Aug 132010
 

Who is the best Shooter in the NHL?

If you were asked, who is the best shooter in the NHL you might answer Alexander Ovechkin since he has been the most prolific goal scorer since the lockout.  What Ovechkin also always does though is take far more shots than anyone else resulting in a shooting percentage that is for more ordinary.  This past season he was 50th in overall shooting percentage and in 2007-08 he was 46th and those are the only two times he cracked the top 50.  So is Ovechkin a great shooter, or simply great at finding opportunities to shoot?  And if Ovechkin isn’t the best shooter, who is?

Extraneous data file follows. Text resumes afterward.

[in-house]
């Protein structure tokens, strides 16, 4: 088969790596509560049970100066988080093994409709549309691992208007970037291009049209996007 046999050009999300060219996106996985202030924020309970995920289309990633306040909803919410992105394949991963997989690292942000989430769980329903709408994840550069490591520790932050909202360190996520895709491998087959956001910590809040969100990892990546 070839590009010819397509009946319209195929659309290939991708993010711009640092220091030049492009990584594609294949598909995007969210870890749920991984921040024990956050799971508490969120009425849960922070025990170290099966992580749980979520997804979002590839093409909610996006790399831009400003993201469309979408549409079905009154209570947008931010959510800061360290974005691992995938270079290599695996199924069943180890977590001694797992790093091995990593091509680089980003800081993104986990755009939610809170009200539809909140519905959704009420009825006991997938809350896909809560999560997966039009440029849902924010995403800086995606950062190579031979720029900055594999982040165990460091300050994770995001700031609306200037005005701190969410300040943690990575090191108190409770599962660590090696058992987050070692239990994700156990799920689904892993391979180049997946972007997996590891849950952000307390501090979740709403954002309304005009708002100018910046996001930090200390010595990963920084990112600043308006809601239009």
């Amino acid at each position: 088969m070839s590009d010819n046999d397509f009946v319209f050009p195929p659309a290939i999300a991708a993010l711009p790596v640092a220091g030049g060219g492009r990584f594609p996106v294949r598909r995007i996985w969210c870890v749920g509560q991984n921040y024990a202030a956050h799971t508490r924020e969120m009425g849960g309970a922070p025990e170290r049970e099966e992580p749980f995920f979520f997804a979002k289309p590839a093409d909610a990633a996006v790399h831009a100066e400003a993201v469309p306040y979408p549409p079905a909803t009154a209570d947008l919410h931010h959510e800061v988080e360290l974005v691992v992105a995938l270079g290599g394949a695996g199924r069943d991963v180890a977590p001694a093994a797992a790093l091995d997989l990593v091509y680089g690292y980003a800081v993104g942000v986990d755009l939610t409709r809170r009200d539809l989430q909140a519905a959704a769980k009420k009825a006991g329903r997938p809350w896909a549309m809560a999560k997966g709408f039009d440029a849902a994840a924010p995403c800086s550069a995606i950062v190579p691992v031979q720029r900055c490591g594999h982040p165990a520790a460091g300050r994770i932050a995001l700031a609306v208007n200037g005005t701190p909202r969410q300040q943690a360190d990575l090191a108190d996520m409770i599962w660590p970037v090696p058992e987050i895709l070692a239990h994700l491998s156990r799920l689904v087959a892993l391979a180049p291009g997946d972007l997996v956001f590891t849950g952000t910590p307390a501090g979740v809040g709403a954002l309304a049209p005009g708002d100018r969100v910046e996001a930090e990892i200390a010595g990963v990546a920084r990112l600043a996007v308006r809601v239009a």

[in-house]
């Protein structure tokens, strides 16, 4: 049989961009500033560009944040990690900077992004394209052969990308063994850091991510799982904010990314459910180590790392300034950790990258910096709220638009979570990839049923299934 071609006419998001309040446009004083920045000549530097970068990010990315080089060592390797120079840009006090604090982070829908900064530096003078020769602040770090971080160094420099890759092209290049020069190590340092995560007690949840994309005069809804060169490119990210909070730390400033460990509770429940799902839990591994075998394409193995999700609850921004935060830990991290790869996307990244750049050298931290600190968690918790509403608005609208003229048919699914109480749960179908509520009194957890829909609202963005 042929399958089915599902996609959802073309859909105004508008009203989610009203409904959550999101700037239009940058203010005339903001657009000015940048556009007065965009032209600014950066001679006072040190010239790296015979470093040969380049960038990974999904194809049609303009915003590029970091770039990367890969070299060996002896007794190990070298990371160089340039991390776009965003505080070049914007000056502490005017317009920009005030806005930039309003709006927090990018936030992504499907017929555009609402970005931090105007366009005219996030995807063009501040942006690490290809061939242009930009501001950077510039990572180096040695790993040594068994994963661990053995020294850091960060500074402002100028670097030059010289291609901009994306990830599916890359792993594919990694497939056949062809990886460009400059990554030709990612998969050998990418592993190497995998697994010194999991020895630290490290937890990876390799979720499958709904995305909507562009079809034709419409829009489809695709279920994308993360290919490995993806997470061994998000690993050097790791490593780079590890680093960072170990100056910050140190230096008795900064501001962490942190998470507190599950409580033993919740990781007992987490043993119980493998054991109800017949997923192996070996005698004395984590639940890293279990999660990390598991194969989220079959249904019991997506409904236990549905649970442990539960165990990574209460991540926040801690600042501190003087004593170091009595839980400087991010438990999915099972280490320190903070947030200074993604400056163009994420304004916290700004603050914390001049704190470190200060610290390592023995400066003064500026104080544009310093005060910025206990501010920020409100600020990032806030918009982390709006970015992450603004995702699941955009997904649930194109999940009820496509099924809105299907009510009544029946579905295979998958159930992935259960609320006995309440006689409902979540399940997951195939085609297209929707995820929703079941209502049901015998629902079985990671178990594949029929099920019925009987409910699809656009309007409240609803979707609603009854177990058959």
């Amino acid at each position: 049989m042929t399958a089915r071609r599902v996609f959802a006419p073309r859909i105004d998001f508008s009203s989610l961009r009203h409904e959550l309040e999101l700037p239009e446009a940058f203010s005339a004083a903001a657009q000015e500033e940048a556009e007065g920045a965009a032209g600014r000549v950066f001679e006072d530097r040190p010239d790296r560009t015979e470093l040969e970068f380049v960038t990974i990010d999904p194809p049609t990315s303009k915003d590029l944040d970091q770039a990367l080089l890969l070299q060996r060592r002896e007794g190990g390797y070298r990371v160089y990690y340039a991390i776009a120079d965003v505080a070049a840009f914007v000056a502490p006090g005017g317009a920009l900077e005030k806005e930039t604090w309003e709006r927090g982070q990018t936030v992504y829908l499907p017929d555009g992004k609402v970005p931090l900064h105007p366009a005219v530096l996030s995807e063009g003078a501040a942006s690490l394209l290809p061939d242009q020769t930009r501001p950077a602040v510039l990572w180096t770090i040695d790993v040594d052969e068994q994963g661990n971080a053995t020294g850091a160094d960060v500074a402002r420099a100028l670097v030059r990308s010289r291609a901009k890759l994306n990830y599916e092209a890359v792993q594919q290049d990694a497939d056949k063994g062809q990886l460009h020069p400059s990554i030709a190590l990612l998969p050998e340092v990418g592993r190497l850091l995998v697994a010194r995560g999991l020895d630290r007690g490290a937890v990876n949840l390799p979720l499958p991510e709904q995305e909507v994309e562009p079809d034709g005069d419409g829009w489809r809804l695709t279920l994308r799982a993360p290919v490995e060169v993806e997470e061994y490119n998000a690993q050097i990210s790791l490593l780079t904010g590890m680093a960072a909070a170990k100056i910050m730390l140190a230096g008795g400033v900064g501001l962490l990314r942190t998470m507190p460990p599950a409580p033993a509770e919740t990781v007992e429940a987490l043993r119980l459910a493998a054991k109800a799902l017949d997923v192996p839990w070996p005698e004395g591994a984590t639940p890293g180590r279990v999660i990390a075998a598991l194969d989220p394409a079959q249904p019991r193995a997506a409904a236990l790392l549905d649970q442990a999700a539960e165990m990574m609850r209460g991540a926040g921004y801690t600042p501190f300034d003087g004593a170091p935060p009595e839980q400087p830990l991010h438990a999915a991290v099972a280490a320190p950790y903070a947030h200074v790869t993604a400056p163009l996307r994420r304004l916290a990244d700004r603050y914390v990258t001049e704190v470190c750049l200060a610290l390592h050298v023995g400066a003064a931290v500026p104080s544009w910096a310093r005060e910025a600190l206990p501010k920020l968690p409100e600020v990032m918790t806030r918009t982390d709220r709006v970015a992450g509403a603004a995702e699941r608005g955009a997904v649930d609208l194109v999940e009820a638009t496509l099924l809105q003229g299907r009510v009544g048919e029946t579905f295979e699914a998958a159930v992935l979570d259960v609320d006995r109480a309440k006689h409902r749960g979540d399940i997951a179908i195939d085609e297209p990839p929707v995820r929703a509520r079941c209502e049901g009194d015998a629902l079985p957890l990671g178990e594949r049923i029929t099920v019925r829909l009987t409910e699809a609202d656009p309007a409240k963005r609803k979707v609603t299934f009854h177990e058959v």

Shooting percentage is a very common statistic which essentially is just goals scored divided by shots taken.  We all know and understand that.  Corsi numbers were initially conceived by former NHL goalie and current Buffalo Sabre goalie coach Jim Corsi as a method of evaluating goalie fatigue and has since become a frequently discussed statistic among hockey stat nuts, particularly those at Behind the Net.  Essentially what Corsi takes into account is shots directed at the net, not just shots on the net.  So, Corsi also takes into account missed shots (i.e. shots that go wide) and blocked shots (i.e. shots blocked by a defender).  Corsi numbers are often considered a good indicator of which team controls the play more (if you control the play you will get more shots and shot attempts than your opponent).  Corsi numbers were then revised by Matt Fenwick from the Battle of Alberta blog to not include blocked shots as it was found that including blocked shots in Corsi numbers correlation with winning percentage.  So it came to be that shots plus missed shots are generally referred to as Fenwick numbers and shots plus missed shots plus blocked shots are generally referred to as Corsi numbers.  That is the terminology I will use here.